Landmark status: privilege or burden?

Residents bristle at possible Douglaston Historic District expansion

New York /
Oct.October 06, 2015 09:32 AM

Residents of Douglaston, Queens are up in arms over possibility their neighborhood could become a city landmark, fearing lower property values and a loss of control over their homes.

The Landmarks Preservation Commission will consider a proposal this week to extend the Douglaston Historic District, part of an effort to clear a 95-item backlog at the agency.

Locals are pushing back, arguing that their rights to their property is more important than the historic preservation in the area.

“They all tell me, ‘Yeah, Rog, but what about when you’re dead?’ and I tell them, ‘Maybe you’ll die first and won’t have to worry about it,’” Roger White, a Douglaston resident, told the New York Times.

This isn’t White’s first brush with city bureaucracy. He and his family fought for decades to stop an effort to condemn his home as part of the extension of 39th Avenue.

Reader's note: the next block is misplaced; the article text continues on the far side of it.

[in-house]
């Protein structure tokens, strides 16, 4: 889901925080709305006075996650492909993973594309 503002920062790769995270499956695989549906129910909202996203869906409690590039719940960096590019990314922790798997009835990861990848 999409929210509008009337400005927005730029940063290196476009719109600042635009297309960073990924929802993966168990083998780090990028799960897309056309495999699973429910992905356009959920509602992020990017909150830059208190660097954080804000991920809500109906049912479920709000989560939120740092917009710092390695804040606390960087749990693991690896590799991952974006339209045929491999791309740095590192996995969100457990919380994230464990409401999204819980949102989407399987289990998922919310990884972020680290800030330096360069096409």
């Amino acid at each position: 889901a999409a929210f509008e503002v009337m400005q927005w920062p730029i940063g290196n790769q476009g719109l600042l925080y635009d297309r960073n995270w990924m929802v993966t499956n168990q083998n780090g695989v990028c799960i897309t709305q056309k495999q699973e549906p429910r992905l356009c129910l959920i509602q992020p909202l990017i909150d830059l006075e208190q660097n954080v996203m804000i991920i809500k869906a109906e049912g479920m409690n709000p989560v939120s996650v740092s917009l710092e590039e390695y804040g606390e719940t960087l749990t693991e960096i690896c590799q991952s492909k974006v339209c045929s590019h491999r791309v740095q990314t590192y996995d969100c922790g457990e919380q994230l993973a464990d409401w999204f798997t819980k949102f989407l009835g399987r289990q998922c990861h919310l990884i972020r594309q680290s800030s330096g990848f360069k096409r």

“For 30-odd years, the city wanted to tear down our house,” Mr. White said last week. “Now they want to turn it into a shrine. It’s unbelievable.”

The district was assigned landmark status in 1997. It encompasses 60 homes surrounding the prewar planned community known as Douglaston Manor. Landmarks is looking to add 17 more homes, a church and an elementary school to the District, mostly built between the 1850s and the 1910s. [NYT]Ariel Stulberg


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